HUGO G. URRUTIA
B. 1974, Mexico
Hugo G. Urrutia is an interdisciplinary artist, interested in the cross-pollination between art and architecture. A graduate and active member of the Architectural Association in the United Kingdom, Urrutia’s work creates a distinct spatiality located at the interstice of art and architecture. His work explores and uses the technology for design and fabrication, with a sensitive and conscious reminder of the creativity of human endeavor.
Urrutia graduated from the Architectural Association in 2013, earning a Master of Architecture in the Design & Make programme. In 2000, he graduated from Texas Tech University, with a Bachelor of Architecture and Design and received the 2000 Outstanding Thesis Award. In 2004, he founded Decorazon Gallery in Dallas’ historic Bishop Arts District where he directed, curated and exhibited numerous art/architectural exhibitions for national and international artists.
His personal artwork has been exhibited in the United States, United Kingdom, Thailand, Colombia, and Hong Kong. His participation in art and architectural competitions and public projects include; the AIA Cincinnati, where he received the Design Award for the 2000 National Urban Poetry I competition and the 2005 ARQUINE - International Architecture Competition in Mexico City. His art installations – The Mexican Tsunami, and Making a Killing – have both been featured at the Art Santa Fe 2010 Contemporary Art Fair, curated by Charlotte Jackson, and University of Dallas and the McKinney Avenue Contemporary (MAC) in Dallas curated by Charissa N. Terranova. Together with the AA-DLAB 2012 team, Urrutia presented the Fallen Star at the Architectural Association Back Member’s Room.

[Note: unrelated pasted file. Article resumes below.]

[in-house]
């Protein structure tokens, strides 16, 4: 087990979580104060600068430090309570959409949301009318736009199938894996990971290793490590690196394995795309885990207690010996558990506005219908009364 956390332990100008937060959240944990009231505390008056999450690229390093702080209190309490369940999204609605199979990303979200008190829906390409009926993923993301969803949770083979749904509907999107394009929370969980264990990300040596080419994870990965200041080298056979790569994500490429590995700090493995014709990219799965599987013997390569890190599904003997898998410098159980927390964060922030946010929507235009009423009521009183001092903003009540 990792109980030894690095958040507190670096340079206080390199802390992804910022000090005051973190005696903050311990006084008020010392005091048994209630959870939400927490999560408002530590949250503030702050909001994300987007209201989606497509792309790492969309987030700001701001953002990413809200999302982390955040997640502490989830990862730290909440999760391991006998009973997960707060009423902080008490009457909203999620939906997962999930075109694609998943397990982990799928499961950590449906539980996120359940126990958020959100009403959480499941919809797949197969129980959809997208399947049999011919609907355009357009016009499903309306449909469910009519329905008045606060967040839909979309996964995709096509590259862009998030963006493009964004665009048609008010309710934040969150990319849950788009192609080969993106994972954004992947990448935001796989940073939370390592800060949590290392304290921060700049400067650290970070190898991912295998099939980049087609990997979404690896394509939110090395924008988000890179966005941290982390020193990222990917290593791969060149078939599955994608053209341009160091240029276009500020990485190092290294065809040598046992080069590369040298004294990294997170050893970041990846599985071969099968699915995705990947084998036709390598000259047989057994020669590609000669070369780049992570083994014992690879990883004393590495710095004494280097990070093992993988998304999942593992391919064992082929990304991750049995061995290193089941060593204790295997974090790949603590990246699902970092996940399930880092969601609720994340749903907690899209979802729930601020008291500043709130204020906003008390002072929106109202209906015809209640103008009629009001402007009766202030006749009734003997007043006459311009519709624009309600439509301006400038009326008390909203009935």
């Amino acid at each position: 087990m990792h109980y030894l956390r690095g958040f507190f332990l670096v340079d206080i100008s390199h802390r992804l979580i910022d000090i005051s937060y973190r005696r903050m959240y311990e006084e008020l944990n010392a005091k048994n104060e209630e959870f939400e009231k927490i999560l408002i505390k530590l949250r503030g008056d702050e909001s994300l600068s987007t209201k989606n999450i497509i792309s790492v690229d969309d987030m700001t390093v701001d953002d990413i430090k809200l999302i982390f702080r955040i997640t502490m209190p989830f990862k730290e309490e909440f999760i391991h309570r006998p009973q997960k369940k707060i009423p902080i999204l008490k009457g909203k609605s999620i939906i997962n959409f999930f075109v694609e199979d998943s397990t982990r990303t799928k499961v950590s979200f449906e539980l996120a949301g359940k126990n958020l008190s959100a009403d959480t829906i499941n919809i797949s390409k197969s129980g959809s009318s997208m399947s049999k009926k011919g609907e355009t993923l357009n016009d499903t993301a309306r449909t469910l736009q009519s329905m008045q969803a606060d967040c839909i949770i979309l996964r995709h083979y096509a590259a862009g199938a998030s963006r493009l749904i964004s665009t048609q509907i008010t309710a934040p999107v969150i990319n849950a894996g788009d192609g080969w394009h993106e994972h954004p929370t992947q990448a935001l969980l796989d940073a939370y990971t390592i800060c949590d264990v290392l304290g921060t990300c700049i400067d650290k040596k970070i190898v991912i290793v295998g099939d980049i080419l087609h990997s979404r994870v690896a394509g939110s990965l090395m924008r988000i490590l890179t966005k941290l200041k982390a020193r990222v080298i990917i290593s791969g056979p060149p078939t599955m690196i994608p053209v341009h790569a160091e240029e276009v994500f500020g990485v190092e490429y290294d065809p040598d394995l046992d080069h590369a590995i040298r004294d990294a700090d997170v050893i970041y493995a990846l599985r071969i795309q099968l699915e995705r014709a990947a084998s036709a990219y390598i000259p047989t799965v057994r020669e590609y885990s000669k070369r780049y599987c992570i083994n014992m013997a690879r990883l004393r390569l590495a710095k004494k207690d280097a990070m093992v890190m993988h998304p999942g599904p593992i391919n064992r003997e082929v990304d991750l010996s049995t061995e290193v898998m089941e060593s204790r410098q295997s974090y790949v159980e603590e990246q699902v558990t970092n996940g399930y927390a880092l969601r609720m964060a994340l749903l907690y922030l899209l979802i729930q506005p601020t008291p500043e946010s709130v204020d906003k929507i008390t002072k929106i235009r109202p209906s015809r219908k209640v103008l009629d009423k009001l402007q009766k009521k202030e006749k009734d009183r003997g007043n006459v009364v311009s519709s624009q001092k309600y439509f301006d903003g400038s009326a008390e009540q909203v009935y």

Urrutia is interested in conveying a strong concept and exploring different mediums by presenting his message in a very indirect format, while creating visual simulation for the viewer. His latest series titled Flexible Rigids, explores sculptural forms that simulate smooth harmonic movements of a flexible surface, departing the process from a “rigid “surface.